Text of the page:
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Cisco's newly unveiled meeting room system offers channel partners an add-on sales opportunity, a source of recurring revenue and an API set that could prove a boon to Cisco Spark developers.
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The vendor this week launched Cisco Spark Board, a system that provides wireless presentation, digital whiteboard, and audio and video conferencing capabilities in a single, 55-inch device. The Spark Board has a suggested retail price of $4,990. Customers will also pay $199 a month for a subscription fee covering the cloud service, software updates and help desk.
Spark Board is the latest addition to Cisco's Spark collaboration product line, which debuted in March 2015. Cisco Spark, which provides cloud-based messaging, meeting and calling service, is sold through the channel on a subscription basis. Spark Board also aims to appeal to channel partners, whether they are resellers, service providers or Cisco Spark developers.
Spark Board to provide add-on sales
For partners already offering Spark collaboration services, Cisco's all-in-one collaboration endpoint opens opportunities to revisit customers and grow wallet share.
Robert Bellmar, executive vice president of business operations at
West Unified Communications Services, a Chicago-based conferencing and collaboration services provider, said the Spark Board's price point and ease-of-use factor will make the product an easy add-on sale with respect to the company's existing collaboration customer base.
He added Spark Board will also help open conversations with customers around conference room technology refreshment. Customers, he said, are looking for a nimble and cost-effective alternative to purchasing projectors, video conferencing and audio conferencing products as separate entities.
"It's all one simple component that replaces everything you need in the room," Bellmar said of Cisco's Spark Board.
Joe Berger, practice director for collaboration at St. Louis-based World Wide Technology (WWT), said he also views Spark Board as an add-on sale. He said the collaboration product is nice on its own, but works best as part of the broader Spark story of messaging, meeting and calling.
In that context, "you really start to see how all of these [pieces] come together for a collaboration experience," Berger explained.
Berger also credited Cisco with lowering the cost of entry for video conferencing, while also making collaboration technology easier to use. Those factors will let customers put video endpoints into more places, so "more and more rooms are enabled," he noted.
"We really wanted to get this into the hands of a lot of customers," added Jens Meggers, Cisco's senior vice president and general manager for the vendor's cloud collaboration technology group. He noted 85% of all meeting rooms are not technology-enabled.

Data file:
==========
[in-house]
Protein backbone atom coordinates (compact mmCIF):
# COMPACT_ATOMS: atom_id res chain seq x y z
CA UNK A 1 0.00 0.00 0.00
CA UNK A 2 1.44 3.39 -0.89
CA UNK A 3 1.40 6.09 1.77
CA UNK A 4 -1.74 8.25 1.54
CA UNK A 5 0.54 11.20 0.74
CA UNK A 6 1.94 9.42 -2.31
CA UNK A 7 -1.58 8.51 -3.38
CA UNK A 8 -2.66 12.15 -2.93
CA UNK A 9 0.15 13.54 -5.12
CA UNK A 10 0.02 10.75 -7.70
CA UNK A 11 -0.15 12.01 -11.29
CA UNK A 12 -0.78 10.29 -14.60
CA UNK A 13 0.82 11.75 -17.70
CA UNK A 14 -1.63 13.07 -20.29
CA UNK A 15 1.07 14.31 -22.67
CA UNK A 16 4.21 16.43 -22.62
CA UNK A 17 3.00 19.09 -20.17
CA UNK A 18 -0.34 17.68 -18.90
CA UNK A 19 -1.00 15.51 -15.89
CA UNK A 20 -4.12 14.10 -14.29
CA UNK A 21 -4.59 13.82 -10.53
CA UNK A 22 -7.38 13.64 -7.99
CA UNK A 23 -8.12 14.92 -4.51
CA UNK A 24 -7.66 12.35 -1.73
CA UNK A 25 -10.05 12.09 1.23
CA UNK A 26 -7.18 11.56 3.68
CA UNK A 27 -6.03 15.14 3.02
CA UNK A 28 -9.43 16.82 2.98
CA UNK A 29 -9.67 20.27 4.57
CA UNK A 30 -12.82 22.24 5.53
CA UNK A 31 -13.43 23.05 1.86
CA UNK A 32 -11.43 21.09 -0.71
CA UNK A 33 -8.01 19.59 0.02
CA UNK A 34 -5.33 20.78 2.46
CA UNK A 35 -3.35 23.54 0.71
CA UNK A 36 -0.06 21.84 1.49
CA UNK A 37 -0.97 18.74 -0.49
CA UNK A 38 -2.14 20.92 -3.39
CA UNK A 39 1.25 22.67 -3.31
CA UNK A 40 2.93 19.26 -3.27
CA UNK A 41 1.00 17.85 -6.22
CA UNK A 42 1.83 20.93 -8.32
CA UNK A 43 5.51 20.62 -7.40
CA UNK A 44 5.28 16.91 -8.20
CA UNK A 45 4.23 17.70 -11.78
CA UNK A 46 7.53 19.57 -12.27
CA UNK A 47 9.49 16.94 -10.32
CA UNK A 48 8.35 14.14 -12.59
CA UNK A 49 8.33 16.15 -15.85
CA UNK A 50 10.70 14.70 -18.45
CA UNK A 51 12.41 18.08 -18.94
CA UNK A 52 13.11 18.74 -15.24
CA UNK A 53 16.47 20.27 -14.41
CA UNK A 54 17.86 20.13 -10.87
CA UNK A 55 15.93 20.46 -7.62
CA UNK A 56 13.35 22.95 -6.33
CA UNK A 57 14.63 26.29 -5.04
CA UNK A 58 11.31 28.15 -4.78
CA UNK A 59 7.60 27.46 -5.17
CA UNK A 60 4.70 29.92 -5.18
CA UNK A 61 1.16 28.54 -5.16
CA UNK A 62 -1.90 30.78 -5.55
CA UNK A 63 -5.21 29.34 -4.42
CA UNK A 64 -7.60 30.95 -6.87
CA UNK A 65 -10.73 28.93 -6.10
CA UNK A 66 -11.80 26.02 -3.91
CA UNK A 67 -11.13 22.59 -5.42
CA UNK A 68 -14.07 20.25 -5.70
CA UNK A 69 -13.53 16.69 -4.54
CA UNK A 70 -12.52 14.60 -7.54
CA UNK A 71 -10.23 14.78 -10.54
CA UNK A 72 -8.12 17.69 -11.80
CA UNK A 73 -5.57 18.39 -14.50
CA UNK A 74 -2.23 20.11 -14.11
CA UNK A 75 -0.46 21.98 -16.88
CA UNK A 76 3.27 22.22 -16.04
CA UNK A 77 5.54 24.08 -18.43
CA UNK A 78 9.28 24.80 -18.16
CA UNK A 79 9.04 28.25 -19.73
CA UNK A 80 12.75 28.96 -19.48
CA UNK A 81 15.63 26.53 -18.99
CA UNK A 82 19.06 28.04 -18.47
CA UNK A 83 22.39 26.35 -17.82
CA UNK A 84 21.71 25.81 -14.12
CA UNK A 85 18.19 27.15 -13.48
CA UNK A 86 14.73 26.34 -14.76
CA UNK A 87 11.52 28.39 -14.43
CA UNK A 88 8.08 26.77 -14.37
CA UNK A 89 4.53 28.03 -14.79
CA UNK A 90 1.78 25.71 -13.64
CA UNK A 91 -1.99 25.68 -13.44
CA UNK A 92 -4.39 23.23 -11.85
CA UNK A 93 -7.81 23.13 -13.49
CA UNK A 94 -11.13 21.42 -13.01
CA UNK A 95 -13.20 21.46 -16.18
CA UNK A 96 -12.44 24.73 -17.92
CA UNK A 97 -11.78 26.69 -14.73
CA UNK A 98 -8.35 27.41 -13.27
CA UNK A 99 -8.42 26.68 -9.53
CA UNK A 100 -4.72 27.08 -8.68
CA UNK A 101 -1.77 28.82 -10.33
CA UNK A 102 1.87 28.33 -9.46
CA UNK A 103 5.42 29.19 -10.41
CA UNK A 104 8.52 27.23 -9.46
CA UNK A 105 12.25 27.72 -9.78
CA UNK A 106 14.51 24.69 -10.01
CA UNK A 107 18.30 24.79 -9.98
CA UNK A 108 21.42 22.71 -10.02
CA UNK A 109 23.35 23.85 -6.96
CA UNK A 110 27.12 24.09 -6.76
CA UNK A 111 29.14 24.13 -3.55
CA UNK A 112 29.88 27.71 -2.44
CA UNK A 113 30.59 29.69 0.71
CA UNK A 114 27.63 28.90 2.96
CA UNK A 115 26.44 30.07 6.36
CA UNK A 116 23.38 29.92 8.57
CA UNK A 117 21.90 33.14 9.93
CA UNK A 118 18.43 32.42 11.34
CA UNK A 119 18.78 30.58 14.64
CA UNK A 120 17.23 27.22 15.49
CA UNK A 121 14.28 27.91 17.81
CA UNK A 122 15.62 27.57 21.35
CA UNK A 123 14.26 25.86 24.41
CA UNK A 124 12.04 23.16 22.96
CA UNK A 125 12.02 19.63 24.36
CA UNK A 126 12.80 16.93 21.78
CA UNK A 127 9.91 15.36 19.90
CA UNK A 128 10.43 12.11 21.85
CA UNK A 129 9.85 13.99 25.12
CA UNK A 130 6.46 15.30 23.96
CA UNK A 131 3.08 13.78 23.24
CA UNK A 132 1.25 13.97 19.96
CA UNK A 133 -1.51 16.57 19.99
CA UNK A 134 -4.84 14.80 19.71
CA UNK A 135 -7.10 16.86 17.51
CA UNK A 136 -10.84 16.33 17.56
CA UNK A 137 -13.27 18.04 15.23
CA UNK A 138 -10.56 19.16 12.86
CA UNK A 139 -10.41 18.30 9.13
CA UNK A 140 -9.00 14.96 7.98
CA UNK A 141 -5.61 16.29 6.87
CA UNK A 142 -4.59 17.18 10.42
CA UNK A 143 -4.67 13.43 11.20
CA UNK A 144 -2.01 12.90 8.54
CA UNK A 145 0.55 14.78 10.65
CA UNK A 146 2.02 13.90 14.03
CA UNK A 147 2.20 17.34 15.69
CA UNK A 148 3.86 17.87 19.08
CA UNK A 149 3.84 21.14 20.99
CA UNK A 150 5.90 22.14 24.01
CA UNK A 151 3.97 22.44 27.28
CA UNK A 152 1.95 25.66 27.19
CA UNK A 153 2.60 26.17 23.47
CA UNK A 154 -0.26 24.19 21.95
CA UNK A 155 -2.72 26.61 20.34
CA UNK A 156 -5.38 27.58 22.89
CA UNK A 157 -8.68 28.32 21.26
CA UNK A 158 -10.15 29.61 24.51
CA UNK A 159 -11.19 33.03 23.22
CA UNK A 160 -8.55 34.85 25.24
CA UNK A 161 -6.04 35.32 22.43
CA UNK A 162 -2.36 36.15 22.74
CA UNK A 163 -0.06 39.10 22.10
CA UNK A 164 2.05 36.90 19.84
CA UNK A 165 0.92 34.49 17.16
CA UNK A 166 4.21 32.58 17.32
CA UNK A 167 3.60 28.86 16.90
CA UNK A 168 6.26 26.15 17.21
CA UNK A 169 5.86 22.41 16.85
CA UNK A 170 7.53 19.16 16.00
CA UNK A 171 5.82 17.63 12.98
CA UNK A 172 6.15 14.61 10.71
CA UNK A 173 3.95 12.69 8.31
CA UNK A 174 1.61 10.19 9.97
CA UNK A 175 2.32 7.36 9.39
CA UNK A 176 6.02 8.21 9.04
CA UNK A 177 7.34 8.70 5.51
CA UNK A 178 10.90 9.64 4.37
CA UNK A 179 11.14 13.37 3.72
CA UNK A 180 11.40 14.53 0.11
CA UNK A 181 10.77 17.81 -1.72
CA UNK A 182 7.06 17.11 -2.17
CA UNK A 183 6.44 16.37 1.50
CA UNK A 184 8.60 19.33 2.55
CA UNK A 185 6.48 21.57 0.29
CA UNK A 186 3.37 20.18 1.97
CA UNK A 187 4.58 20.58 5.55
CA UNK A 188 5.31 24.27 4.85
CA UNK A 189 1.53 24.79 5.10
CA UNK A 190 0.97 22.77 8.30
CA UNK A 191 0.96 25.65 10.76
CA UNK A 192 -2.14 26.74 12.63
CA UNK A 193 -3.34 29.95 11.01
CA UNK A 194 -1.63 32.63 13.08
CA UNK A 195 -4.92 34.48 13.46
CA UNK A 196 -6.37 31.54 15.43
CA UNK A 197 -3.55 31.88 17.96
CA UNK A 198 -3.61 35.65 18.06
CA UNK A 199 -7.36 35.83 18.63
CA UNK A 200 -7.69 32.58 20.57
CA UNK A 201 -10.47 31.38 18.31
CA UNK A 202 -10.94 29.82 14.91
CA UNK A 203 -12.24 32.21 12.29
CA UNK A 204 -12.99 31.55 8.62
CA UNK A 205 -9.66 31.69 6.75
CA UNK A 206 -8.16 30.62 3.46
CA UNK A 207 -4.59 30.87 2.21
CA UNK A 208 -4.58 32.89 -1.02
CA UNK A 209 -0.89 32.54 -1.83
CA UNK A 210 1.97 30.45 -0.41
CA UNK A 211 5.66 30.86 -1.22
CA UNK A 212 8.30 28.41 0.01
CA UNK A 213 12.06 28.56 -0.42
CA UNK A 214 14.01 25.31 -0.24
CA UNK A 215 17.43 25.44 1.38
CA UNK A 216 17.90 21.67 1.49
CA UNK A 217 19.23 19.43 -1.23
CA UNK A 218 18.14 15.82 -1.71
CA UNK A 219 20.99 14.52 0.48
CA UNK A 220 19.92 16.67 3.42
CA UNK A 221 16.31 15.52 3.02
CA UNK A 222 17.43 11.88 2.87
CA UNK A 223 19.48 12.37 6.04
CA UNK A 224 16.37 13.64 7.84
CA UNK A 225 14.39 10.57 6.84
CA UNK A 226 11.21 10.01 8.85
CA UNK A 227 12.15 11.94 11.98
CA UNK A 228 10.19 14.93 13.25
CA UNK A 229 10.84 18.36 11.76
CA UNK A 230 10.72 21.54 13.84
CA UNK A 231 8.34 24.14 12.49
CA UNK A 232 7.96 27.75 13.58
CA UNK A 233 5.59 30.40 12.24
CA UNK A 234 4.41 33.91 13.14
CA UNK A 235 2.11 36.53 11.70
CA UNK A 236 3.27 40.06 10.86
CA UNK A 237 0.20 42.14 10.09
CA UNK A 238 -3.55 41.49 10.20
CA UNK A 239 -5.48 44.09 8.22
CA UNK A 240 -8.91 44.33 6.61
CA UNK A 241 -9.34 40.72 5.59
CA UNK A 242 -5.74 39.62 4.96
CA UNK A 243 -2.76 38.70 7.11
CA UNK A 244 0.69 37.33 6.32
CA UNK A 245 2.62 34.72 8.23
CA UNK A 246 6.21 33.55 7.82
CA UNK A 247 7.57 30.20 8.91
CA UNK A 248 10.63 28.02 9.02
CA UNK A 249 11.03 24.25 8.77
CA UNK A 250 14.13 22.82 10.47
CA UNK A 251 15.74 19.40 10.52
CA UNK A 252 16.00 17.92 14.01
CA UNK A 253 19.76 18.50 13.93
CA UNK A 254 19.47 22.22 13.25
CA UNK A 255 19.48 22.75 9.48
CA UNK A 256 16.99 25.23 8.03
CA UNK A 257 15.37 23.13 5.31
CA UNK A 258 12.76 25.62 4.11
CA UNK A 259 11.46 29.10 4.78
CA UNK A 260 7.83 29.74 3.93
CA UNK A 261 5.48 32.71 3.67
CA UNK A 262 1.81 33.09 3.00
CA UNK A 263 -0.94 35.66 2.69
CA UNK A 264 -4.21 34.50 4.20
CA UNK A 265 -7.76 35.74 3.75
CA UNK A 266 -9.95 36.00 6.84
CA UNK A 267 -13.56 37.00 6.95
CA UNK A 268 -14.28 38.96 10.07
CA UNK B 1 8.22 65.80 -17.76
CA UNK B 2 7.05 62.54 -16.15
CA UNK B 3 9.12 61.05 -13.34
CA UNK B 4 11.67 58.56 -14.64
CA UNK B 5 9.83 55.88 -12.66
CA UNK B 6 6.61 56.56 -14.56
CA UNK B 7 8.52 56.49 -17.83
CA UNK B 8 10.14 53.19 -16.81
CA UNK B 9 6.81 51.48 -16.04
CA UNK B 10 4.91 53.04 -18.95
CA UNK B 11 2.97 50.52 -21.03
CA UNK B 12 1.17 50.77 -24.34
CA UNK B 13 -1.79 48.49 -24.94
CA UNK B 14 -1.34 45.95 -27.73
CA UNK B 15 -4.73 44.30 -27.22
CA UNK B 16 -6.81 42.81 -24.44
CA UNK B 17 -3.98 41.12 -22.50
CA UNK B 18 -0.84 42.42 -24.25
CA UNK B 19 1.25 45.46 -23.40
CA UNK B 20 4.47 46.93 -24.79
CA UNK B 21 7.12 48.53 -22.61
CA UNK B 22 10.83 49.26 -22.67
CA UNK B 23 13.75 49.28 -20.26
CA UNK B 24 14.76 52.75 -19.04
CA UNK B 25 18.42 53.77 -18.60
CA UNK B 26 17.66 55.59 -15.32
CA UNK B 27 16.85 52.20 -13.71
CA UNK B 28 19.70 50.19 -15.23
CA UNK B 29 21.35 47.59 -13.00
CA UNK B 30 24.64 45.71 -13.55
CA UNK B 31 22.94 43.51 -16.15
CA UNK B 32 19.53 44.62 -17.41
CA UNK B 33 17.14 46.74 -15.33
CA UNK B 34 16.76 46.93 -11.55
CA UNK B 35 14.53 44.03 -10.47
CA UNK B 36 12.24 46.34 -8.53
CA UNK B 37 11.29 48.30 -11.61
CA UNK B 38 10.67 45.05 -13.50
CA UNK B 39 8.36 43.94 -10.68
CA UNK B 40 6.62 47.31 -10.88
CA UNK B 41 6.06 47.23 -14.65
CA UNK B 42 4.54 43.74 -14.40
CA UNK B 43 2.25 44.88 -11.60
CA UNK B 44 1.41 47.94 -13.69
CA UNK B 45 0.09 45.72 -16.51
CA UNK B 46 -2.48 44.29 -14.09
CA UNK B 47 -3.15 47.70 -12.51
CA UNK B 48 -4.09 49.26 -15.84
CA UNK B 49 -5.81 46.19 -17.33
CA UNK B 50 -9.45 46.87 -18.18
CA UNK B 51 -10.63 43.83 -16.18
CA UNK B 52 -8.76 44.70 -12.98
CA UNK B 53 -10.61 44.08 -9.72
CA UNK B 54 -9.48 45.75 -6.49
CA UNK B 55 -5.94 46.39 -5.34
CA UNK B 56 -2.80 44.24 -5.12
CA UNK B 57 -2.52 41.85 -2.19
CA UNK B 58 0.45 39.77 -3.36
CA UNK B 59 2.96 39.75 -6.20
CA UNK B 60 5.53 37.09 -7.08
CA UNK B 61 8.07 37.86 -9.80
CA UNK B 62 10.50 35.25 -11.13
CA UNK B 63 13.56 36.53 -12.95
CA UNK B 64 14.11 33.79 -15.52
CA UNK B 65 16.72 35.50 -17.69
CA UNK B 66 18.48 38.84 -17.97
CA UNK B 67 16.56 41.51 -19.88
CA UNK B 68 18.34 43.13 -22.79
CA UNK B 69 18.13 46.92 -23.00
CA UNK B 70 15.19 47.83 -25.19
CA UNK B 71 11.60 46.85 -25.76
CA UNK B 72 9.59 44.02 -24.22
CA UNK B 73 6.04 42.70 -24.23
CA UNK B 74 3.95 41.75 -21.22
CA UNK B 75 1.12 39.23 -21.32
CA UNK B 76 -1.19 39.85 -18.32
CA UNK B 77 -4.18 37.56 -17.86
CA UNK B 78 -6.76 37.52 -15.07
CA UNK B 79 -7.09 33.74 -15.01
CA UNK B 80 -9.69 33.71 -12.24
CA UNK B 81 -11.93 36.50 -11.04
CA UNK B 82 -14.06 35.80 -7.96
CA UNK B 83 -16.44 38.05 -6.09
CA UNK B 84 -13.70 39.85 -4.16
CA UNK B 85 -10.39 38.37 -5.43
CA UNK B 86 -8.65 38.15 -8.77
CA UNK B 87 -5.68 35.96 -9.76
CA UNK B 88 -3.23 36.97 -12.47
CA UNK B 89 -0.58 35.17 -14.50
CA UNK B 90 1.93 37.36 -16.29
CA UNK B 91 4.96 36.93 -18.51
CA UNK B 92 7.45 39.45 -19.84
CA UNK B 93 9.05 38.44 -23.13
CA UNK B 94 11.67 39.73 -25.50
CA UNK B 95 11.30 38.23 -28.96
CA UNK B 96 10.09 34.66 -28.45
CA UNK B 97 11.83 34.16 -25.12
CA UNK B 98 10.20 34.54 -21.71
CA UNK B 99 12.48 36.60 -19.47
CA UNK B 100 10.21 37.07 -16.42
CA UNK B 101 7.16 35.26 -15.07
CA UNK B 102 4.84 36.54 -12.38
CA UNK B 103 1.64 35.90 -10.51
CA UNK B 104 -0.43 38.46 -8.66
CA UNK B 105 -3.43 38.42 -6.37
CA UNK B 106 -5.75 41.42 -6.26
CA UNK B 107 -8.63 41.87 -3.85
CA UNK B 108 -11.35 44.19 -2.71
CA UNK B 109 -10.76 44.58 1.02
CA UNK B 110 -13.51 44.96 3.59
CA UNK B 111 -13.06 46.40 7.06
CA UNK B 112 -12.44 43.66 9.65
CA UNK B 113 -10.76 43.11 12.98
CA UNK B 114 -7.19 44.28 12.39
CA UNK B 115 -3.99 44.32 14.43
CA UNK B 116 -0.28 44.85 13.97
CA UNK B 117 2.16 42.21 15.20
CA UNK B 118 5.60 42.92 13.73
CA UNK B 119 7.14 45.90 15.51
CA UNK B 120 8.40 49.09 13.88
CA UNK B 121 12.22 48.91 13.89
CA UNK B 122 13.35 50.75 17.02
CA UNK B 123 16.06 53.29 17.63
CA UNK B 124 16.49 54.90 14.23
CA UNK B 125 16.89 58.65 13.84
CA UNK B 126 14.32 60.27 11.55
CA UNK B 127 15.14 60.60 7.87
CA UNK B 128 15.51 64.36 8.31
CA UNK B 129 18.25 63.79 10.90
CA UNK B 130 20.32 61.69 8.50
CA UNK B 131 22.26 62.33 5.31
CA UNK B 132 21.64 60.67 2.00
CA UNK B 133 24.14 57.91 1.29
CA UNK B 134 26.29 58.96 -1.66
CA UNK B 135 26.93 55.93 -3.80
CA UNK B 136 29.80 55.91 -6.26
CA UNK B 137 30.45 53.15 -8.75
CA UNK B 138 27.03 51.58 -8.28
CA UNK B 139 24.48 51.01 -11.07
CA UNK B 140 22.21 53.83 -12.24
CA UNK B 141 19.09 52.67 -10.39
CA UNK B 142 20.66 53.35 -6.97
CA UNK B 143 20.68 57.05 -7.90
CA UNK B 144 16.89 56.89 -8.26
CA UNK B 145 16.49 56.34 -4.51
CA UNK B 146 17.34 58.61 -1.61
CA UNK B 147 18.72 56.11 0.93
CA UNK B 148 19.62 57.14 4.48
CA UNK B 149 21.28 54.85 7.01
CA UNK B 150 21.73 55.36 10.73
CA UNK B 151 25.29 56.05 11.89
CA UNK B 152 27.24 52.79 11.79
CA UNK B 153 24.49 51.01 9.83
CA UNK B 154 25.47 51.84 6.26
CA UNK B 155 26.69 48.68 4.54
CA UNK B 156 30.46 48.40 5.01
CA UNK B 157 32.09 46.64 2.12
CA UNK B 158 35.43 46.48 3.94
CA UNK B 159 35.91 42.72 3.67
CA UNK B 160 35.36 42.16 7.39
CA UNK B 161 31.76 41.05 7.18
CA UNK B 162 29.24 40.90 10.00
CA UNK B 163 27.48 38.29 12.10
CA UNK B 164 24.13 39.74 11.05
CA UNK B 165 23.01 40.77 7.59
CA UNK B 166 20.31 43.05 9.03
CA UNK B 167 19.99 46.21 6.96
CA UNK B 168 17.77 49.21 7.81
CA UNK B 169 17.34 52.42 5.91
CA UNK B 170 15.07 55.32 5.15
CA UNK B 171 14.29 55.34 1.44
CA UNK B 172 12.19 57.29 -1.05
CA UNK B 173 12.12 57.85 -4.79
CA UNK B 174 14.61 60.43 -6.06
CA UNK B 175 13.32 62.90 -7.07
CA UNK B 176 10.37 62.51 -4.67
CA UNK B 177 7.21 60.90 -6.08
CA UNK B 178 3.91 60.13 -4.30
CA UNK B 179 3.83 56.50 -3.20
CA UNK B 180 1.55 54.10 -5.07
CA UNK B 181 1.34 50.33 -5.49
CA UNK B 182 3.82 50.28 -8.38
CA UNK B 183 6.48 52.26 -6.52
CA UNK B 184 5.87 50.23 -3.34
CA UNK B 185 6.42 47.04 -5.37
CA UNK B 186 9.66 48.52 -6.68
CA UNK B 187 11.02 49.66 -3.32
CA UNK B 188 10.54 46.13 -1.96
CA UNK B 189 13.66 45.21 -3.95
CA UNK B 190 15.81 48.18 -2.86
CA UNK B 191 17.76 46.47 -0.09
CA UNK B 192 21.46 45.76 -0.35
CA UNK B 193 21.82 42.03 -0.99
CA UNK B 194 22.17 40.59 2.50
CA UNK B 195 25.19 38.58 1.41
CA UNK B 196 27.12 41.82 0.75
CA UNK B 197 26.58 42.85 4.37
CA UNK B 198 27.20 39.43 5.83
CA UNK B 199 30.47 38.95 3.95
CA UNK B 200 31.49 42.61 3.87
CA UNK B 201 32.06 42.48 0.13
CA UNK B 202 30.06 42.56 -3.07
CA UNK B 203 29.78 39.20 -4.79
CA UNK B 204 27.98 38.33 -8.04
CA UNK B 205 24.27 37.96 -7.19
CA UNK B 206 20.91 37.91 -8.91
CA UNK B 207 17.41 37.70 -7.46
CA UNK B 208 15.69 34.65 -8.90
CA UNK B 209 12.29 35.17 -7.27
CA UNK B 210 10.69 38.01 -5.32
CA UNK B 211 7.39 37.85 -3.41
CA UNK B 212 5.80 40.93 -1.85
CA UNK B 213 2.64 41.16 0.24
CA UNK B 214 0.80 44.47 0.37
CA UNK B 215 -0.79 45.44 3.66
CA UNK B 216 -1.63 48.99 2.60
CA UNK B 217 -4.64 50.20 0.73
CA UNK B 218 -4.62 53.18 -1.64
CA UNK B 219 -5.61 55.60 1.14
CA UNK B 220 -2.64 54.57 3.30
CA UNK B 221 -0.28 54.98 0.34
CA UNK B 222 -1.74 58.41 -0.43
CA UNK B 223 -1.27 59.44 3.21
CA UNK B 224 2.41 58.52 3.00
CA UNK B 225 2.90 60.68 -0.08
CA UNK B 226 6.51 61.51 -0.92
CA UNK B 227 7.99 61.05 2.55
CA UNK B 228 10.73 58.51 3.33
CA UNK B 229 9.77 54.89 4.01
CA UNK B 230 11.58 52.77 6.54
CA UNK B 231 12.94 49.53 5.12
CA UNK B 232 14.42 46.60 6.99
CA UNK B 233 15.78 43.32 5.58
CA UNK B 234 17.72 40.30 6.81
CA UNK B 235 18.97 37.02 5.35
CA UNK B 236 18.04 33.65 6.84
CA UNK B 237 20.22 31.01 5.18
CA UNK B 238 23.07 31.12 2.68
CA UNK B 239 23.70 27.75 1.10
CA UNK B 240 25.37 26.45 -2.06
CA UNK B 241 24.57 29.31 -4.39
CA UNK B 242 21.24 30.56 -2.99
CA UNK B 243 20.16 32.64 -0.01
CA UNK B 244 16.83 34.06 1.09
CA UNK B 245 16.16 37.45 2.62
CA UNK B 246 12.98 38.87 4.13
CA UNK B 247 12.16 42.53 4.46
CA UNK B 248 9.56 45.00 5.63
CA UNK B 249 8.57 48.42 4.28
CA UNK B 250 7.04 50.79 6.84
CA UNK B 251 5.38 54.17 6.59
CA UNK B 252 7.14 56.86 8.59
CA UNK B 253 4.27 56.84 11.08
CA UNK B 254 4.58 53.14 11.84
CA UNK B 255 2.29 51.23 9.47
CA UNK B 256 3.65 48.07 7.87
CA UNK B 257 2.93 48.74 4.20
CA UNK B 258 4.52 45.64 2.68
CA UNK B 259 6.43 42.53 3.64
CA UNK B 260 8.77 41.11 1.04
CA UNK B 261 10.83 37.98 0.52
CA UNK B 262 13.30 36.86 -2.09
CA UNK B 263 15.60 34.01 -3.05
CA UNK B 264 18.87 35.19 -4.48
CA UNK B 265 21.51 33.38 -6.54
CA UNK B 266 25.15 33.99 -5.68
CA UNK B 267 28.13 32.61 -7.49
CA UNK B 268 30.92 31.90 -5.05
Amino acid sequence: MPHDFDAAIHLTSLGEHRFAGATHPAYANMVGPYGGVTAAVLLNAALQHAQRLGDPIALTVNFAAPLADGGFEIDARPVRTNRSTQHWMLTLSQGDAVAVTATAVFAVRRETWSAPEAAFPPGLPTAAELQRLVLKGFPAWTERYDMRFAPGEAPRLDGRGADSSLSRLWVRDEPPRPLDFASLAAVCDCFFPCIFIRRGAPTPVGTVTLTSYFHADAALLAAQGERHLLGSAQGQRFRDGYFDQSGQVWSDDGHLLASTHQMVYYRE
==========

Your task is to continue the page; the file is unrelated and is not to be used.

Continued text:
"They don't have anything," he said.
While the Spark Board offers the potential for growing collaboration product sales, it also has a recurring-revenue dimension in light of the $199 monthly subscription fee. Spark Board thus contributes another layer to Cisco's already subscription-oriented Spark offering.
Berger said that subscription approach is an important consideration.
"We have seen a shift toward recurring revenue over the past year and a half, as more and more offerings become cloud-based," he said.
WWT, he said, has been spending more time on adoption services and lifecycle management, as recurring revenue grows in importance. He said the company has created a team and developed a methodology to help customers evaluate technology, roll it out and get it adopted. When technology is sold as a subscription, adoption is key for renewals, and renewals are critical for a recurring revenue stream.
Gary Wolfson, head of Cisco's global collaboration partner organization, described the subscription-oriented Cisco Spark lifecycle as "landing, adopting and renewing."
He said Cisco is working with partners to help them establish adoption and lifecycle practices.
APIs for Cisco Spark developers
Channel partners in recent months have sought differentiation through intellectual property, a movement that has put some companies on a software development track. Cisco is making APIs available that will let partners develop custom applications and integrations for the Spark Board platform.
Gary Wolfsonhead of Cisco's global collaboration partner organization
"It allows us to get creative," Berger said.
WWT acquired an application development shop about two years ago, he said. That operation will house the company's Spark development. He said WWT will look into specific vertical use cases where it can create applications -- healthcare and education, for example.
"I think education is going to take off," Berger said. "There are a lot of things you can do around digital boards ... and distance learning."
"This platform is ripe for differentiation," Wolfson said.
Using what they sell
Channel partners from collaboration consultants to Cisco Spark developers may acquire Spark Boards through Cisco's internal use program.
Berger said WWT has two Spark Boards: one in its Advanced Technology Center, where customers can get experience with the collaboration product, and one in its Asynchrony app development shop.
Bellmar said West Unified Communications Services plans to install Spark Boards in key facilities in Chicago and Louisville, Ky.
"It will be pretty important for us to experience it for ourselves," he said. "It is a lot more powerful to use it and have real experience of how it changed your life than it is to talk about it."
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